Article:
“N” is King’s most sophisticated short horror story. In 50-odd pages he weaves folk, cosmic, and psychological horror in pursuit of his most frightening idea: Madness may be contagious. A Russian-doll structure of stories within stories supports the idea, as a psychologist falls prey to his client’s delusion about a certain stone circle in Ackerman’s field, and the entity kept at bay only through obsessive, ritualistic thought. It’s an absolute masterclass in slowly crystalizing terror, clearly an inspiration for the hit horror movie Smile. King’s story is better. And for those prone to double-checking that the oven is off and the doors are locked, “N” may be the scariest he ever wrote.

Another classic “what if” moment from King. This time the question is “what if you were trapped in a porta-potty on a very hot day?” The answer is as claustrophobic and shit-smeared as you would imagine. You can almost smell this story.

Dementia is a depthless terror for King. He’s written about the “slippered pantaloon” many times, but never as poignantly, or with such rawness, as in this narrow slice of violent drama. Sanderson’s weekly lunches with his deteriorating father are a dreary cycle of menu choices and conversational cul-de-sacs. Then, without warning, the story shifts gears and accelerates, climaxing in an act of violence that is about as strangely heartwarming as a knife attack can be. You realize King has been placing the details carefully all along, like tiles in a mosaic. It’s only when you step back that you see the purpose of it all.

There’s a clear line of sight between “Children of the Corn” and “In the Tall Grass.” Both follow unwary travelers into strangely overgrown fields, both enjoy a wealth of folklore and the suggestion that what we see is only the tip of a very dark cosmic iceberg, but “In the Tall Grass” is somehow even ghastlier than its predecessor. Maybe Joe Hill pushed his dad into upping the ante, with a story that features incest, infanticide, and, worst of all, a poor dead golden retriever. Maybe it’s the father showing the son how it’s really done. Either way, King and Hill give full, furious vent to their old-school horror inclinations, and bring the best out of each other in the process.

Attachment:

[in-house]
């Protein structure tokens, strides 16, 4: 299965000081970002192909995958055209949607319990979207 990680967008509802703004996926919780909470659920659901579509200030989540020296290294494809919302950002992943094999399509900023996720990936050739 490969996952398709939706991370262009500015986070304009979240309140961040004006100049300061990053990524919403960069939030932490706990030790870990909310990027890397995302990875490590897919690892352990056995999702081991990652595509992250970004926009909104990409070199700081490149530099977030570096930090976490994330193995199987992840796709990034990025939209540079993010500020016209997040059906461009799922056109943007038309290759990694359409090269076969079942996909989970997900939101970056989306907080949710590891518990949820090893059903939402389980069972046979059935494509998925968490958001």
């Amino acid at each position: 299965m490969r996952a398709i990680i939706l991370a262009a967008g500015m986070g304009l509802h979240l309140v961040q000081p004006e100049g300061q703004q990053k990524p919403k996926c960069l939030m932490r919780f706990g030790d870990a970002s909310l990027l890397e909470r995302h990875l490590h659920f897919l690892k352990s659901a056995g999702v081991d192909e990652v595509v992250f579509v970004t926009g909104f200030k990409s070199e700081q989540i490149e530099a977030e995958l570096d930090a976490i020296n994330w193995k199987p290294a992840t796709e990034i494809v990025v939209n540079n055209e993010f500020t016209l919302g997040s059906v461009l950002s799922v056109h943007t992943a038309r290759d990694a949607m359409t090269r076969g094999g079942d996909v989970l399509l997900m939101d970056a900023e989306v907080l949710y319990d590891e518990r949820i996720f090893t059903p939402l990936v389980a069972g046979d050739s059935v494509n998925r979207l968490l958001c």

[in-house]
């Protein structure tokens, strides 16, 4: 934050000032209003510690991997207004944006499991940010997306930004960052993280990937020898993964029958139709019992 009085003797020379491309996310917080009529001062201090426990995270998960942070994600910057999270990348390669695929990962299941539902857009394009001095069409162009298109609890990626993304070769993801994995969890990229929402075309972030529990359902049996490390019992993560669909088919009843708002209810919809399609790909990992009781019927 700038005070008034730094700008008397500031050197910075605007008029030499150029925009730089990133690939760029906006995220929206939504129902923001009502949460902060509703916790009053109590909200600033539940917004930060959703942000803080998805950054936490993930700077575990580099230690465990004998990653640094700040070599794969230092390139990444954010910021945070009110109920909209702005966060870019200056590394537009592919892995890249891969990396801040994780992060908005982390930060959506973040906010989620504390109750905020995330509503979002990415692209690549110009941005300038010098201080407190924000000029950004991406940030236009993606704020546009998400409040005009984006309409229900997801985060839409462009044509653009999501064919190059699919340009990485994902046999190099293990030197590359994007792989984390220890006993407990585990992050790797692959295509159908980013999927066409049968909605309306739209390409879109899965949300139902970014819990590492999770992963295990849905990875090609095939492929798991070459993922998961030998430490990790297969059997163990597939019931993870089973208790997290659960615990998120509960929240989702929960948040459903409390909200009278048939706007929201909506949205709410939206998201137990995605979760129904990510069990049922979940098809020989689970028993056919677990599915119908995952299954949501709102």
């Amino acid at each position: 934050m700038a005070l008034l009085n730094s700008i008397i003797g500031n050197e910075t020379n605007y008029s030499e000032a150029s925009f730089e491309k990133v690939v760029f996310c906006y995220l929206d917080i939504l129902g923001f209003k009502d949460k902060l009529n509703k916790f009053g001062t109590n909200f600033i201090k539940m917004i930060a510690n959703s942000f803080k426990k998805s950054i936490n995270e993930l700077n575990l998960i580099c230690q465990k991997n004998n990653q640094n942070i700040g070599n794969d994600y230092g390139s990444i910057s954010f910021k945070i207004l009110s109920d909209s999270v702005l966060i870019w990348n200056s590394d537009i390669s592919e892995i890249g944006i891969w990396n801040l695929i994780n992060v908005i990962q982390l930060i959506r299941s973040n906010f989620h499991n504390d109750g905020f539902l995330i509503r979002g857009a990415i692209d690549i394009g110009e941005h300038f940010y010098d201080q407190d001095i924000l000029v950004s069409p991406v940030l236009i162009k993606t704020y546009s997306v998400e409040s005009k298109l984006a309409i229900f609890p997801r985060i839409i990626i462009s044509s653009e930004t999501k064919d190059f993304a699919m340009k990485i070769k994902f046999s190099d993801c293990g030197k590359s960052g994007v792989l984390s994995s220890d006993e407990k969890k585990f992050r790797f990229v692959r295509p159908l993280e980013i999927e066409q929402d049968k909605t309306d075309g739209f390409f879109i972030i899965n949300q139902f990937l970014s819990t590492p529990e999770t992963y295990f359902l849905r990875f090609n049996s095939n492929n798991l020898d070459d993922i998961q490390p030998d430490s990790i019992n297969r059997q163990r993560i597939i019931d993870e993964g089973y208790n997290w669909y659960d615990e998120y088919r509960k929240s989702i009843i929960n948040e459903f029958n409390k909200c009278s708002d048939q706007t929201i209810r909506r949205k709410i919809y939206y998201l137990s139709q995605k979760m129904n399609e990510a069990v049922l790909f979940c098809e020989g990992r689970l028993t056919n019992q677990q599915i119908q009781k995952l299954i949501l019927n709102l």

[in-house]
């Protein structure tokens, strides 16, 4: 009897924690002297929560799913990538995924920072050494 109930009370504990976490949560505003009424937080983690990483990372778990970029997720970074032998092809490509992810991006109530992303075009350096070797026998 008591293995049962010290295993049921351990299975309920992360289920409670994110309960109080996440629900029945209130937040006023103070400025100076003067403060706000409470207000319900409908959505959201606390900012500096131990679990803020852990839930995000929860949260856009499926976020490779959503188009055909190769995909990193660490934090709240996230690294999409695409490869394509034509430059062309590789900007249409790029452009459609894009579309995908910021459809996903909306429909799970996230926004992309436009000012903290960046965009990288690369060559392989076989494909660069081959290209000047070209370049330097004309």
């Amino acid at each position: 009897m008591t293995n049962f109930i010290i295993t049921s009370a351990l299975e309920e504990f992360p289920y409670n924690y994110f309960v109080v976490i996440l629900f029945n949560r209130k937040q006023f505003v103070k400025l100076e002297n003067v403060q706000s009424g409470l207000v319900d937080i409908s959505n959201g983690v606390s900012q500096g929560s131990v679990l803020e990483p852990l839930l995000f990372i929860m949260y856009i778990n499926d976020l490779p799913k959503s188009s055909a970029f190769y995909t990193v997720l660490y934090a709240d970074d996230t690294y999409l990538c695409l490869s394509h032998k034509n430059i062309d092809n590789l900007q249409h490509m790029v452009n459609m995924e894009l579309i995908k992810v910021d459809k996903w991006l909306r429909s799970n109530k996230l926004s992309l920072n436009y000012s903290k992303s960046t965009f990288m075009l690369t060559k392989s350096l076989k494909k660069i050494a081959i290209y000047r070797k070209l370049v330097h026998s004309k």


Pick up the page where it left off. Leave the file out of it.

There is no way to adequately describe “The Life of Chuck” without ruining its magic trick. It’s an experimental, illusory tale, focused on the end of the world and the mortality of a single man. Each of its three acts is anchored in a period in the life of Charles “Chuck” Krantz. An early haunting experience in Chuck’s grandparents’ house reads like vintage King. A vignette on a midwestern city street is the writer at his most romantic, and the dystopian landscape that the older Chuck navigates finally gives way to something stranger still. When all finally becomes clear, all you can do is put the book down for a moment, shake your head and think “have I got this right?” Then you smile. A movie is underway from Mike Flanagan, currently the foremost adapter of King’s imagination (Doctor Sleep, Gerald’s Game). It should be splendid.

This one takes some careful treading around, as it’s brand new, and probably the most hyped of the stories in King’s latest collection. It would be a crime to spoil it. “Rattlesnakes” is a sequel (of sorts) to 1981’s Cujo, though there is no trace of a monstrous St. Bernard. Equally, snakes are not as big a threat in the story as you may expect. Instead, we reconnect with Vic Trenton — the husband and father of Cujo’s unfortunate Donna and Tad — as he grieves alone on an isolated Florida key. There, he becomes embroiled in the mystery surrounding a sudden death, and a lingering tragedy from decades before. That’s all I’m willing to say here, except that King lets a particularly insidious idea of haunting loose inside our heads. This is one of his most striking engagements with the malign supernatural in quite some time.

King has a fondness for strange men who seem to exist just beyond the skin of our reality (see “The Man in the Black Suit” and the Yellow Card Man in 11/22/63). The Answer Man is very much of that brotherhood. He appears to Phil Parker on three occasions, offering to answer any question posed to him, a semi-Faustian pact that blends older traditions with a flavor of American rural gothic, as if Mark Twain had taken a stab at a fairy tale. It’s the kind of otherworldly realism that King has always excelled at, but it benefits from his now senior perspective. There is no supernatural horror here, only the sediment of loss and sadness that accumulates over any long life.